From James Monroe
Paris June 19. 1803.
We have recd. yr. communications of the 18. and 20. of April1 & after due consideration deem it most adviseable that I shod. proceed immediately to England. The departure of Mr. King from that country at the commencment of a war between it & France, without nominating a chargé des affaires may expose our commercial concerns to much embarrassment if there is no one there soon to take charge of them. The arrangment however proposed by the President2 will probably obviate any inconvenience since the place will be occupied in a fortnight from this date. I am happy to have it in my power to add that the state in which our affairs are here admits a complyance with this arrangment without inconvenience to any interest of a publick nature. Since the dispatch of the ratifications of the treaty &c, there is nothing to be done here till the question is decided by our government; nor even then in case of ratification, as the instruments will be given by you to the minister of France to be forwarded to his government here. It is only in case of difficulty from some cause or other, that the commission will have to act again in this affair, & then it will be in yr. power, if a joint agency is deemed necessary to avail yr. self of it, by suitable instructions to the members who compose it. In regard to Spain it is not likely that any injury can now result from the delay which becomes inevitable by this measure. It was never a very clear point that I ought to pursue the object with that power, after what was done here, untill I heard from you. The motive which inclined me to it at first diminished daily by my detention here, so that your late instructions arrived in good time to relieve me from further suspense. My visit to England will not I think be attributed by this govt. to an improper motive. It seems to have a just view of the policy of our government in regard to both powers, which is to cultivate their friendship by fair & honorable means while it pays a scrupulous attention & maintains with firmness the respect which is due to our national character rights & interests. My position in England will not prevent my attention in due time to the object with Spain,3 if the President should be of opinion that it might be useful. I have suggested to this government the posibility of my being instructed by him to pursue that object with that power, after the decision on our treaty &c with France, in which case I informed the minister that I shod., according to the promise made to Mr. Livingston & myself by Mr. Marbois,4 expect the good offices of his government with its ally, and of which he gave me the most positive & satisfactory assurance. On this subject as on what concerns us more generally I shall write you hereafter more fully. I shall only add at present that in the communications which have passed between this government & myself since my last, to which this incident has in part given the occasion, much has occurr’d to inspire me with confidence in its friendly disposition towards our govt. & country and in a mode that would not otherwise than be peculiarly grateful to me. I am with great respect and esteem yr. most obt. servant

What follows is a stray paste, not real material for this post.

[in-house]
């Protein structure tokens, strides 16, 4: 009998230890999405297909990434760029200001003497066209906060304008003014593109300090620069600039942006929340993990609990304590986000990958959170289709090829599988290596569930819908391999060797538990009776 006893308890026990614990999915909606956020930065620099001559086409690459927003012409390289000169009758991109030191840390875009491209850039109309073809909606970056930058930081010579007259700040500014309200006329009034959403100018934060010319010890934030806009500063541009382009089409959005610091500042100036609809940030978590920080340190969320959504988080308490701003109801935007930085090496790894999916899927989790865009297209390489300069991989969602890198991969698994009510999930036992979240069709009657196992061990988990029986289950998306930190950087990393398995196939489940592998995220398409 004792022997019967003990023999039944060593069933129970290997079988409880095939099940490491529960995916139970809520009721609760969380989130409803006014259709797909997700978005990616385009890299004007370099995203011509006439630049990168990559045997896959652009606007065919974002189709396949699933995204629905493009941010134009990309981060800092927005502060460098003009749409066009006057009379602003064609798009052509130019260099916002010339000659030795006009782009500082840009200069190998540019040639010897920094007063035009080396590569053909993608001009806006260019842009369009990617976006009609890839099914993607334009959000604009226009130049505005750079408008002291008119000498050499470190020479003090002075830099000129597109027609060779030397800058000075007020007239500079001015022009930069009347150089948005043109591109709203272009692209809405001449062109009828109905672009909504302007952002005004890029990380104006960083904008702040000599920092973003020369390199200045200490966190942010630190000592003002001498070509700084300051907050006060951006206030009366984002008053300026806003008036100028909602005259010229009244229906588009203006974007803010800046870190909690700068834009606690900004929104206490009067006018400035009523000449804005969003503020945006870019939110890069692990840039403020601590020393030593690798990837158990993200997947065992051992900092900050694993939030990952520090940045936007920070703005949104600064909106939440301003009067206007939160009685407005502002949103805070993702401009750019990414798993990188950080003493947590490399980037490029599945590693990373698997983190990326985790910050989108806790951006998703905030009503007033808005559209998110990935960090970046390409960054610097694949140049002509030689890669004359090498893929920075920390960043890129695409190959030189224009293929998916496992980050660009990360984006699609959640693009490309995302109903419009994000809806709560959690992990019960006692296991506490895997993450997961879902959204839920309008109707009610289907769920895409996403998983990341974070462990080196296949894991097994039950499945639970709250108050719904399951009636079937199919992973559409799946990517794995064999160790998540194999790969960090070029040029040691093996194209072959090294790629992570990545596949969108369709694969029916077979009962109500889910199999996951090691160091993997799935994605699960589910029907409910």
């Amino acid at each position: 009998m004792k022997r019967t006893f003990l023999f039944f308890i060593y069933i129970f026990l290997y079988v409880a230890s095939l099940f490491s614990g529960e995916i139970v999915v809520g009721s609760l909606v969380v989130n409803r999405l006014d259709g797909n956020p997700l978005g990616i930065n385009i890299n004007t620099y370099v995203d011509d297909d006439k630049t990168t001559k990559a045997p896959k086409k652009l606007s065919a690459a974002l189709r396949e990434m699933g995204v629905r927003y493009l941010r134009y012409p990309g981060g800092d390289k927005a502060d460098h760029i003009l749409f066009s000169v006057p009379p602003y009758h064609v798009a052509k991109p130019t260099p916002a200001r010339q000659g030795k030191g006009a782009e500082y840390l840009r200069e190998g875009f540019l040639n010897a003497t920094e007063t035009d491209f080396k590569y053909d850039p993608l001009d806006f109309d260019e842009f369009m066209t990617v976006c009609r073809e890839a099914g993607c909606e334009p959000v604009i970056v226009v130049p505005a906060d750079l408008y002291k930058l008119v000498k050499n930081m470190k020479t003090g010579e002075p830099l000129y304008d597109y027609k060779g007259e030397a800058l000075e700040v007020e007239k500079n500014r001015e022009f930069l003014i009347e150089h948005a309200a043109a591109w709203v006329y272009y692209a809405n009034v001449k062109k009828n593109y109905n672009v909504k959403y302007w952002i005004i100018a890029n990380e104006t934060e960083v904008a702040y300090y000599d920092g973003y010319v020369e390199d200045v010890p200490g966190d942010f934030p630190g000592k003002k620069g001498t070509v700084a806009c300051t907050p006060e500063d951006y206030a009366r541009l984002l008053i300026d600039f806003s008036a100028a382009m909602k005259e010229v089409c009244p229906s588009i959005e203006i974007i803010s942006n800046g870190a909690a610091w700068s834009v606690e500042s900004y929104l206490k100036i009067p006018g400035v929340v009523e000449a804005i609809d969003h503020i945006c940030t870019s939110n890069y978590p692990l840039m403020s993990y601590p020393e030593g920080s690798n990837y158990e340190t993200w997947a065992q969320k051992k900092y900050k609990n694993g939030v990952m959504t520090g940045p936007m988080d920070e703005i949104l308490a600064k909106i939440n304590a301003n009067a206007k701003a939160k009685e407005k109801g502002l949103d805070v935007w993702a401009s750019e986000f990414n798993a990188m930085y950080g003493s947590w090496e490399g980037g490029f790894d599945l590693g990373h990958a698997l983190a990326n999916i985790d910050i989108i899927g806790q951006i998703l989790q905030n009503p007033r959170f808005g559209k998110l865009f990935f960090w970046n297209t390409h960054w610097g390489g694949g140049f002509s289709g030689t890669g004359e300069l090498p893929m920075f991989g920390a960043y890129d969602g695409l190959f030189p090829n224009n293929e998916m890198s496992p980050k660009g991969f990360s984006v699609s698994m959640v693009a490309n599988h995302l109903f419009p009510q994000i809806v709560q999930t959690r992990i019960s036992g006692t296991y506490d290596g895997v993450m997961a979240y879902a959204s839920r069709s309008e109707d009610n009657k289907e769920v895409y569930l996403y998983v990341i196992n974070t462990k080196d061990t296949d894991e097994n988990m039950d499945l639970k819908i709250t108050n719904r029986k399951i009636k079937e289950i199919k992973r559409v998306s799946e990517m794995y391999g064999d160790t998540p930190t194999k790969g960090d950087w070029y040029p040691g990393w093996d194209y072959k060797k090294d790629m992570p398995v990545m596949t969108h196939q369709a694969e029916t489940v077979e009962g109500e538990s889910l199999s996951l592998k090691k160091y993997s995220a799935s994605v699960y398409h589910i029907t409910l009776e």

P. S. I have sent you two copies of the view I have taken of the question whether W. Florida is comprized in the cession made us of Louisiana,5 which I think too clear to admit of a doubt. I have many reasons for believing that the govt. of Spain entertains the same opinion on that point. I doubt not if it is taken possession of as a part of Louisiana, that the measure will be acquiesc’d in by that govt., or, at least that it will not be taken ill by it, or impede an amicable and favorable adjustment relative to the territory of Spain eastward of the mississippi.
The ratifications of the treaty &ca have been sent by the way of Havre, as have duplicates by another vessel. The former under the care of Mr Jay.